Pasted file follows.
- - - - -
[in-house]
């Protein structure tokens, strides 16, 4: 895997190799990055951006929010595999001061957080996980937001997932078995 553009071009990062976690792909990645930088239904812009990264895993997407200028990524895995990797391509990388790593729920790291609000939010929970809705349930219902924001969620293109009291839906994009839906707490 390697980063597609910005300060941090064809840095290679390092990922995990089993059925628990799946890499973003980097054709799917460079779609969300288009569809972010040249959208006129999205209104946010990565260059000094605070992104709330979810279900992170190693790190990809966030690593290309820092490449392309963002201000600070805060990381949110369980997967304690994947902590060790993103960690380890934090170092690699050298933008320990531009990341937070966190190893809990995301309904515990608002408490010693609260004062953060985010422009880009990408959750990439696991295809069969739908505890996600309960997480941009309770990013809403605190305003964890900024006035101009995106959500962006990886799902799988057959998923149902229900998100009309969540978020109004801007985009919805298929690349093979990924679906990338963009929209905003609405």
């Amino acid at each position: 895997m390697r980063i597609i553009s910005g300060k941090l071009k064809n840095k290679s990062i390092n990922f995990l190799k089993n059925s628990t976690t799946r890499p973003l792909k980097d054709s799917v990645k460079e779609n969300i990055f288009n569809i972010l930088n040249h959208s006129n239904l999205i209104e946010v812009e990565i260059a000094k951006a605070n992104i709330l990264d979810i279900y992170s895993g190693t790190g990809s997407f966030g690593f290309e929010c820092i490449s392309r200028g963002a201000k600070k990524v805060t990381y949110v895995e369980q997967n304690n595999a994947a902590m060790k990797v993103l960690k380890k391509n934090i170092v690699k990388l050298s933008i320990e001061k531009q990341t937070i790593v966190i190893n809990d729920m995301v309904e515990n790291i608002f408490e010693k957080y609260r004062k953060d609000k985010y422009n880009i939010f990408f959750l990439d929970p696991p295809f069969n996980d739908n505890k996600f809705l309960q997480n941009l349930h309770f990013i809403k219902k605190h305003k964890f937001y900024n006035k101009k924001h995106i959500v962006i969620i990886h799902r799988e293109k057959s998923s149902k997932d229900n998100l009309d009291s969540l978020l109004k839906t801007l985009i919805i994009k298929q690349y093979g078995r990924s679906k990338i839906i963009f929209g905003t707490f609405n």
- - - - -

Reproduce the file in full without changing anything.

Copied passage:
[in-house]
């Protein structure tokens, strides 16, 4: 895997190799990055951006929010595999001061957080996980937001997932078995 553009071009990062976690792909990645930088239904812009990264895993997407200028990524895995990797391509990388790593729920790291609000939010929970809705349930219902924001969620293109009291839906994009839906707490 390697980063597609910005300060941090064809840095290679390092990922995990089993059925628990799946890499973003980097054709799917460079779609969300288009569809972010040249959208006129999205209104946010990565260059000094605070992104709330979810279900992170190693790190990809966030690593290309820092490449392309963002201000600070805060990381949110369980997967304690994947902590060790993103960690380890934090170092690699050298933008320990531009990341937070966190190893809990995301309904515990608002408490010693609260004062953060985010422009880009990408959750990439696991295809069969739908505890996600309960997480941009309770990013809403605190305003964890900024006035101009995106959500962006990886799902799988057959998923149902229900998100009309969540978020109004801007985009919805298929690349093979990924679906990338963009929209905003609405």
């Amino acid at each position: 895997m390697r980063i597609i553009s910005g300060k941090l071009k064809n840095k290679s990062i390092n990922f995990l190799k089993n059925s628990t976690t799946r890499p973003l792909k980097d054709s799917v990645k460079e779609n969300i990055f288009n569809i972010l930088n040249h959208s006129n239904l999205i209104e946010v812009e990565i260059a000094k951006a605070n992104i709330l990264d979810i279900y992170s895993g190693t790190g990809s997407f966030g690593f290309e929010c820092i490449s392309r200028g963002a201000k600070k990524v805060t990381y949110v895995e369980q997967n304690n595999a994947a902590m060790k990797v993103l960690k380890k391509n934090i170092v690699k990388l050298s933008i320990e001061k531009q990341t937070i790593v966190i190893n809990d729920m995301v309904e515990n790291i608002f408490e010693k957080y609260r004062k953060d609000k985010y422009n880009i939010f990408f959750l990439d929970p696991p295809f069969n996980d739908n505890k996600f809705l309960q997480n941009l349930h309770f990013i809403k219902k605190h305003k964890f937001y900024n006035k101009k924001h995106i959500v962006i969620i990886h799902r799988e293109k057959s998923s149902k997932d229900n998100l009309d009291s969540l978020l109004k839906t801007l985009i919805i994009k298929q690349y093979g078995r990924s679906k990338i839906i963009f929209g905003t707490f609405n």